SALT LAKE CITY — Legislative leaders are now negotiating with Gov. Gary Herbert to come up with an alternative to a bill he vetoed rather than hold an override session.

Both House and Senate leaders had said an override session was all but certain on SB229, a bill earmarking some 30 percent of future state revenues for road projects.

But it's apparently been difficult to find a day for the session before the May 9 deadline to override a veto when the two-thirds majority needed to overturn the governor's actions can be present.

So now legislative leaders are quietly talking with the governor about scaling back the size of the set aside in SB229 and possibly other changes that could be approved in a special session.

Herbert is likely to want to avoid the chance of a veto override. He faces another election next year and has already been described as "politically weak" by a tea party organizer.

"Legislators have brought proposals forward," the governor's spokeswoman, Ally Isom, said. "It doesn't change the fact that the governor vetoed the original bill."

Herbert said in a statement issued with his four vetoes from the 2011 Legislature that the earmark would mean less money for other budget needs and hamper the state's ability to cope with changing financial circumstances.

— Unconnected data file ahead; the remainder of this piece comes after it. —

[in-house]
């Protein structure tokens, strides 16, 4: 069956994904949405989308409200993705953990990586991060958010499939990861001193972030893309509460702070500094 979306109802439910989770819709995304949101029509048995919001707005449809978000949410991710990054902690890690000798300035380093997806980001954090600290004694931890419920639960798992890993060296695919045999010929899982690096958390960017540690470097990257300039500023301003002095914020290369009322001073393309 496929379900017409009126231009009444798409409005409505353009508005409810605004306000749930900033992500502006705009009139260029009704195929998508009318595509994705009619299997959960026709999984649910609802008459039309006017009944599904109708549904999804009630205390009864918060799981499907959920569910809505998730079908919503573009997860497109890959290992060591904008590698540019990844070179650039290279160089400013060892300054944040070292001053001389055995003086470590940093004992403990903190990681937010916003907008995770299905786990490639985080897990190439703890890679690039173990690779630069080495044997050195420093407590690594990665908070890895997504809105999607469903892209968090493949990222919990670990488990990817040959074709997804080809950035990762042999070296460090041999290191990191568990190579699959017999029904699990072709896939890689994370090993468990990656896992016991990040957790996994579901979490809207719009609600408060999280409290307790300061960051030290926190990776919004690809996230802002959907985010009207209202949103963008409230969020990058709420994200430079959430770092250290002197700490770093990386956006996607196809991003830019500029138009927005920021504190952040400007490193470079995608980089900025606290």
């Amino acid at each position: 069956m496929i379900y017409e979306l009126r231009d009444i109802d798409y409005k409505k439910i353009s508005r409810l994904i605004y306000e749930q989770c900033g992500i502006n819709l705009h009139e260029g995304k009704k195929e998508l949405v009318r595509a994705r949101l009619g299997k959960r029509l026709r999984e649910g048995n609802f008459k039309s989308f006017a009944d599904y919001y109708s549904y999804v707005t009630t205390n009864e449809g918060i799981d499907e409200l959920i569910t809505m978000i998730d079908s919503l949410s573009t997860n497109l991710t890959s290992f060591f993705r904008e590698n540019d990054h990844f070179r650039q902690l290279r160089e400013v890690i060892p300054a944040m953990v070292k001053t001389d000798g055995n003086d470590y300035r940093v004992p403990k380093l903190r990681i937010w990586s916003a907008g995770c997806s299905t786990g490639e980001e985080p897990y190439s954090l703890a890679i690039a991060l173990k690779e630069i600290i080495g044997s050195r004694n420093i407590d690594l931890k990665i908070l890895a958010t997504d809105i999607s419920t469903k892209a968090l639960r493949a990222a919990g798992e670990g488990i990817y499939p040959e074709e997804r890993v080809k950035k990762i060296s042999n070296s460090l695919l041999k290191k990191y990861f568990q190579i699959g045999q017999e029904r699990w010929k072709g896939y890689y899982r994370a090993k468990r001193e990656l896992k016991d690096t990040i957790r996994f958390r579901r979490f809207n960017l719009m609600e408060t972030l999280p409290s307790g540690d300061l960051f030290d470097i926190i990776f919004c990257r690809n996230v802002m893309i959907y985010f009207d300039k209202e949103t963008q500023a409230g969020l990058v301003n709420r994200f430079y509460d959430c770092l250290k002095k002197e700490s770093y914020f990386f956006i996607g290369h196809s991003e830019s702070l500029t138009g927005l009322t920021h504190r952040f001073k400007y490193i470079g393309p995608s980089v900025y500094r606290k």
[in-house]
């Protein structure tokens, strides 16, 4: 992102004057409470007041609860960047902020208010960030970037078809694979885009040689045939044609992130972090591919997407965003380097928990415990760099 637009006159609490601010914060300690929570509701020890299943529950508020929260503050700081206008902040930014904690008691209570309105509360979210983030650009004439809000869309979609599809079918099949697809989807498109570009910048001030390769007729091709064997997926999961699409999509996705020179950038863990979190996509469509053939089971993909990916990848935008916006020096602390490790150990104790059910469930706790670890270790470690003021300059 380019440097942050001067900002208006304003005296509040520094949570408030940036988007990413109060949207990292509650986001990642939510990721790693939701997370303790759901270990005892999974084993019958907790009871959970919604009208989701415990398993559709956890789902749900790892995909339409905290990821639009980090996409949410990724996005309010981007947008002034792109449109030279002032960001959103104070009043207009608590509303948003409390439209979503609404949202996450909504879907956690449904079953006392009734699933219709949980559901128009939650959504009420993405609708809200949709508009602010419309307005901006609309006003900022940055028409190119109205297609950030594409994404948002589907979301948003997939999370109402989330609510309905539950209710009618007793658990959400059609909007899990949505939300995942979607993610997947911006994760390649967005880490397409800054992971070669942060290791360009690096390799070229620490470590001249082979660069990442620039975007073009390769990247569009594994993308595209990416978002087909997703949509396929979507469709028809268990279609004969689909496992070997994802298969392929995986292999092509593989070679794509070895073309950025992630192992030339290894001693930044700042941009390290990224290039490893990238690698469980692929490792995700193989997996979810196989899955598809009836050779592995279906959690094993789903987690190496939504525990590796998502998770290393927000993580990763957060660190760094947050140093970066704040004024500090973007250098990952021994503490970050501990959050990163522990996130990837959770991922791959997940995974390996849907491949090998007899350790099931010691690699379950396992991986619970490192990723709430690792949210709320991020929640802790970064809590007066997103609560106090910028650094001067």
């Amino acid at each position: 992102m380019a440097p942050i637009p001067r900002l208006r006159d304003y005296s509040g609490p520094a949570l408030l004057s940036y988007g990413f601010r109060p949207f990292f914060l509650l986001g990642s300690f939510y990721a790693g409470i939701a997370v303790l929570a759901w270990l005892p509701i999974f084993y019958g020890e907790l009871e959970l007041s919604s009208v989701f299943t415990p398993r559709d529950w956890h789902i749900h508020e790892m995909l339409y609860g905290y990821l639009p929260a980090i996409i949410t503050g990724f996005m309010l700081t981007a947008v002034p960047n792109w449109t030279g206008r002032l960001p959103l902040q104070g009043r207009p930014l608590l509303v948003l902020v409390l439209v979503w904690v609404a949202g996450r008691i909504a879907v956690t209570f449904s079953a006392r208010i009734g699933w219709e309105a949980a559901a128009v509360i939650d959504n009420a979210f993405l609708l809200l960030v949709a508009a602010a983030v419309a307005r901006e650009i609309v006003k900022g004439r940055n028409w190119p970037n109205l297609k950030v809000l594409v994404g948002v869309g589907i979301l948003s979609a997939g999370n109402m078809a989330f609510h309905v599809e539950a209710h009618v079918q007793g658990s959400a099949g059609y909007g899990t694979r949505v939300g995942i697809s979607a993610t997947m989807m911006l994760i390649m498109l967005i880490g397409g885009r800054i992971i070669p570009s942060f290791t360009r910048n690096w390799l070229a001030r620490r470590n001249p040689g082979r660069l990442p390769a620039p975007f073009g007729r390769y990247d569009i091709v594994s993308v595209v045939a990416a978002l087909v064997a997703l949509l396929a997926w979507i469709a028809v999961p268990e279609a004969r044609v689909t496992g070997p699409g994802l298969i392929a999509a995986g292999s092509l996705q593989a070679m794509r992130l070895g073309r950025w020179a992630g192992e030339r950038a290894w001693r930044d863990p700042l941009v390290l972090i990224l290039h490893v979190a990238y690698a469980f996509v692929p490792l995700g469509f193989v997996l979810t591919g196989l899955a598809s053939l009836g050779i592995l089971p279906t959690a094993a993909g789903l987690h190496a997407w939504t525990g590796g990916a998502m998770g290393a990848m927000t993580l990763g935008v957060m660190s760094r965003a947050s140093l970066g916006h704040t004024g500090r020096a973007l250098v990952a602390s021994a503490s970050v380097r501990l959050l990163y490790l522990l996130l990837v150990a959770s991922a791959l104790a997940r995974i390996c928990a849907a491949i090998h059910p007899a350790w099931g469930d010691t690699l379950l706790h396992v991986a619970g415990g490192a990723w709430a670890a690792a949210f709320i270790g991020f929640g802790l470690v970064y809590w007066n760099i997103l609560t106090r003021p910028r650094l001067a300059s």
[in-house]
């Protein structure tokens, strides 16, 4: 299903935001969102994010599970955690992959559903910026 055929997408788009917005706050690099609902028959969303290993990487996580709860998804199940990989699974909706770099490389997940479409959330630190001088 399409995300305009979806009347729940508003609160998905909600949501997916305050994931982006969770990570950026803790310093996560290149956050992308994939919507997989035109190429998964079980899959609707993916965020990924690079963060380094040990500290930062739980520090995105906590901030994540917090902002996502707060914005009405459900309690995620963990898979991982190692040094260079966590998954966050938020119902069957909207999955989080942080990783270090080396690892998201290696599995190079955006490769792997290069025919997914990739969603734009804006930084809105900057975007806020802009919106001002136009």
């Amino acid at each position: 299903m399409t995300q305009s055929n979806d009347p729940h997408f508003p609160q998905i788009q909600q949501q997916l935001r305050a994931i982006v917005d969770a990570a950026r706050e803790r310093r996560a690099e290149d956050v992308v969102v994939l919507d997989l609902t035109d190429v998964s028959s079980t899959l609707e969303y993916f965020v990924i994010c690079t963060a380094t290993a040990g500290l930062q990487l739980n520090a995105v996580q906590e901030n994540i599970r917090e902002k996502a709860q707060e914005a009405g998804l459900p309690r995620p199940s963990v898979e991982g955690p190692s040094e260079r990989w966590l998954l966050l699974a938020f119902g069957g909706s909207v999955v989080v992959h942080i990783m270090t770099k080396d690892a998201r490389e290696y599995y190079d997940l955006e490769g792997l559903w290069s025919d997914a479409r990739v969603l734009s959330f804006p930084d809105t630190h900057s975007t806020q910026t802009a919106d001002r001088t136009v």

That doesn't rule out an alternative, however.

"He's always willing to discuss options and possibilities. It's nothing he's going to dig his heels in, in terms of not having a conversation," Isom said.

Still, she said, "there's not a commitment right now to any type of compromise arrangement" nor has a date for a special session been identified.

Unlike a veto override session, it's the governor who calls a special session and decides what will be on the agenda.

There is a possibility that another bill he vetoed could be added to any special session agenda, SB294. That bill would have changed the options health insurers have to offer in Utah and alter rates.

Senate President Michael Waddoups, R-Taylorsville, said Thursday there's only a 50-50 chance now that an override session will be held so he is working toward "getting a deal everyone can agree to."

Waddoups declined to discuss details of the negotiations. He said he spoke with Herbert about the override session last weekend at the Salt Lake County GOP convention.

"He wasn't happy about it, but I wouldn’t say he pressured me. He asked me why we were doing it," Waddoups said. "I told him we liked those issues and they were important."

House Minority Assistant Whip Brian King, D-Salt Lake, said because there's been friction between the governor and lawmakers, the override session was seen as an opportunity "to show everyone who's driving the bus."

King said the discussions about alternatives, however, suggest the GOP leaders aren't confident they can override the veto.

"You don't need to lose many people before you don’t have the number of votes necessary," King said. "Part of the reason they may try to negotiate their way out of it is it's foolish to call a veto override session and not be able to get your people in."